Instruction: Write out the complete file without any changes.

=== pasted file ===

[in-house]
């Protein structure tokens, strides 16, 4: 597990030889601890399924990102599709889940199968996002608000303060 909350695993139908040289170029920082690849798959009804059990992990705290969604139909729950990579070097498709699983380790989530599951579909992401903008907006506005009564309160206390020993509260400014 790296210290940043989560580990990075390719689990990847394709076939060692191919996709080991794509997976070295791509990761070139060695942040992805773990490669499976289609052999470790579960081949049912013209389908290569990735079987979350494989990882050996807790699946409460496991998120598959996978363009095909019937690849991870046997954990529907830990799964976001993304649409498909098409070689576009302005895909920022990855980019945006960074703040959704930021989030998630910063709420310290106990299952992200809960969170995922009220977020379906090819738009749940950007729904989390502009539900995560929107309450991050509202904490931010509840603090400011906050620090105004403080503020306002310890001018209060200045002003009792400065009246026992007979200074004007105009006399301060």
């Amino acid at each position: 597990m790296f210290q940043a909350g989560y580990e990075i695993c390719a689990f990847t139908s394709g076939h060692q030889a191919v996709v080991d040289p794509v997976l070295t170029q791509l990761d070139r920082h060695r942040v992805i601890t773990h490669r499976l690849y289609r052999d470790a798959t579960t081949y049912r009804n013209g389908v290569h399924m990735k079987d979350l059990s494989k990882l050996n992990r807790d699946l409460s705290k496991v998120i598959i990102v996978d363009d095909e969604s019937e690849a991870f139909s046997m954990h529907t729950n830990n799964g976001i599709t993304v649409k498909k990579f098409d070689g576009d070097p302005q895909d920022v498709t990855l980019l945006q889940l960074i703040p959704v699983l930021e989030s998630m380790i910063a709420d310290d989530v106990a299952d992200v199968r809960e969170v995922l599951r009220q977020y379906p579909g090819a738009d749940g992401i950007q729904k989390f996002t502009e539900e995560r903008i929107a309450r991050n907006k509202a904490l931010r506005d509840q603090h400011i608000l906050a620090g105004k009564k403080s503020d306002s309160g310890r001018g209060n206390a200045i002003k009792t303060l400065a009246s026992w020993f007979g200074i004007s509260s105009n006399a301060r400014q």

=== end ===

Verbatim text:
[in-house]
């Protein structure tokens, strides 16, 4: 597990030889601890399924990102599709889940199968996002608000303060 909350695993139908040289170029920082690849798959009804059990992990705290969604139909729950990579070097498709699983380790989530599951579909992401903008907006506005009564309160206390020993509260400014 790296210290940043989560580990990075390719689990990847394709076939060692191919996709080991794509997976070295791509990761070139060695942040992805773990490669499976289609052999470790579960081949049912013209389908290569990735079987979350494989990882050996807790699946409460496991998120598959996978363009095909019937690849991870046997954990529907830990799964976001993304649409498909098409070689576009302005895909920022990855980019945006960074703040959704930021989030998630910063709420310290106990299952992200809960969170995922009220977020379906090819738009749940950007729904989390502009539900995560929107309450991050509202904490931010509840603090400011906050620090105004403080503020306002310890001018209060200045002003009792400065009246026992007979200074004007105009006399301060």
């Amino acid at each position: 597990m790296f210290q940043a909350g989560y580990e990075i695993c390719a689990f990847t139908s394709g076939h060692q030889a191919v996709v080991d040289p794509v997976l070295t170029q791509l990761d070139r920082h060695r942040v992805i601890t773990h490669r499976l690849y289609r052999d470790a798959t579960t081949y049912r009804n013209g389908v290569h399924m990735k079987d979350l059990s494989k990882l050996n992990r807790d699946l409460s705290k496991v998120i598959i990102v996978d363009d095909e969604s019937e690849a991870f139909s046997m954990h529907t729950n830990n799964g976001i599709t993304v649409k498909k990579f098409d070689g576009d070097p302005q895909d920022v498709t990855l980019l945006q889940l960074i703040p959704v699983l930021e989030s998630m380790i910063a709420d310290d989530v106990a299952d992200v199968r809960e969170v995922l599951r009220q977020y379906p579909g090819a738009d749940g992401i950007q729904k989390f996002t502009e539900e995560r903008i929107a309450r991050n907006k509202a904490l931010r506005d509840q603090h400011i608000l906050a620090g105004k009564k403080s503020d306002s309160g310890r001018g209060n206390a200045i002003k009792t303060l400065a009246s026992w020993f007979g200074i004007s509260s105009n006399a301060r400014q």